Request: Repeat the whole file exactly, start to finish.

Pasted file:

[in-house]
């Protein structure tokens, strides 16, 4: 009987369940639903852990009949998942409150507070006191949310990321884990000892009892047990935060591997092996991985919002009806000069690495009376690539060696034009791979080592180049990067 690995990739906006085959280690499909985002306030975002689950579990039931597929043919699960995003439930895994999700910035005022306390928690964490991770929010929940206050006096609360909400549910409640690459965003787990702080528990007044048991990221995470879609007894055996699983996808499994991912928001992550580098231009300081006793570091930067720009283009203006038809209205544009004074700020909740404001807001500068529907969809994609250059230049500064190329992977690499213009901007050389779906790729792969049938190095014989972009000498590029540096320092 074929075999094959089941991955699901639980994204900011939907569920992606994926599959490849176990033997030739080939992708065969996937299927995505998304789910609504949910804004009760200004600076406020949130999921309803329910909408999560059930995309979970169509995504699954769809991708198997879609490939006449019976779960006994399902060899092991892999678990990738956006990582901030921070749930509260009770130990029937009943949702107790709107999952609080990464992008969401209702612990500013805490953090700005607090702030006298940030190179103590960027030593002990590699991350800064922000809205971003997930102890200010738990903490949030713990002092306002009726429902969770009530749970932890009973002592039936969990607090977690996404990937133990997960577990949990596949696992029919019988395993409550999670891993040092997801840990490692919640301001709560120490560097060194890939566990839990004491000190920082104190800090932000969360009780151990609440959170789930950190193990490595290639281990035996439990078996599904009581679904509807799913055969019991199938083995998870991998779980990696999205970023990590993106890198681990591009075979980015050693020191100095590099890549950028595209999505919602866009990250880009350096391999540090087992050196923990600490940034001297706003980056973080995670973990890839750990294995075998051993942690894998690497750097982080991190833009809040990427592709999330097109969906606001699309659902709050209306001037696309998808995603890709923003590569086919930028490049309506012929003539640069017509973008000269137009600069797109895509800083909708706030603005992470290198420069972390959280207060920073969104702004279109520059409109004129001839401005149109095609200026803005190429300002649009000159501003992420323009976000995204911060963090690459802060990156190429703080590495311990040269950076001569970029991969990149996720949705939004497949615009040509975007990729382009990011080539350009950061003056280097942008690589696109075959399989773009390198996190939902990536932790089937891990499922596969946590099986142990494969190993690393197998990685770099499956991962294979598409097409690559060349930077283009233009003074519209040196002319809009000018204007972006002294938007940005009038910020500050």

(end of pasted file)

[in-house]
């Protein structure tokens, strides 16, 4: 009987369940639903852990009949998942409150507070006191949310990321884990000892009892047990935060591997092996991985919002009806000069690495009376690539060696034009791979080592180049990067 690995990739906006085959280690499909985002306030975002689950579990039931597929043919699960995003439930895994999700910035005022306390928690964490991770929010929940206050006096609360909400549910409640690459965003787990702080528990007044048991990221995470879609007894055996699983996808499994991912928001992550580098231009300081006793570091930067720009283009203006038809209205544009004074700020909740404001807001500068529907969809994609250059230049500064190329992977690499213009901007050389779906790729792969049938190095014989972009000498590029540096320092 074929075999094959089941991955699901639980994204900011939907569920992606994926599959490849176990033997030739080939992708065969996937299927995505998304789910609504949910804004009760200004600076406020949130999921309803329910909408999560059930995309979970169509995504699954769809991708198997879609490939006449019976779960006994399902060899092991892999678990990738956006990582901030921070749930509260009770130990029937009943949702107790709107999952609080990464992008969401209702612990500013805490953090700005607090702030006298940030190179103590960027030593002990590699991350800064922000809205971003997930102890200010738990903490949030713990002092306002009726429902969770009530749970932890009973002592039936969990607090977690996404990937133990997960577990949990596949696992029919019988395993409550999670891993040092997801840990490692919640301001709560120490560097060194890939566990839990004491000190920082104190800090932000969360009780151990609440959170789930950190193990490595290639281990035996439990078996599904009581679904509807799913055969019991199938083995998870991998779980990696999205970023990590993106890198681990591009075979980015050693020191100095590099890549950028595209999505919602866009990250880009350096391999540090087992050196923990600490940034001297706003980056973080995670973990890839750990294995075998051993942690894998690497750097982080991190833009809040990427592709999330097109969906606001699309659902709050209306001037696309998808995603890709923003590569086919930028490049309506012929003539640069017509973008000269137009600069797109895509800083909708706030603005992470290198420069972390959280207060920073969104702004279109520059409109004129001839401005149109095609200026803005190429300002649009000159501003992420323009976000995204911060963090690459802060990156190429703080590495311990040269950076001569970029991969990149996720949705939004497949615009040509975007990729382009990011080539350009950061003056280097942008690589696109075959399989773009390198996190939902990536932790089937891990499922596969946590099986142990494969190993690393197998990685770099499956991962294979598409097409690559060349930077283009233009003074519209040196002319809009000018204007972006002294938007940005009038910020500050």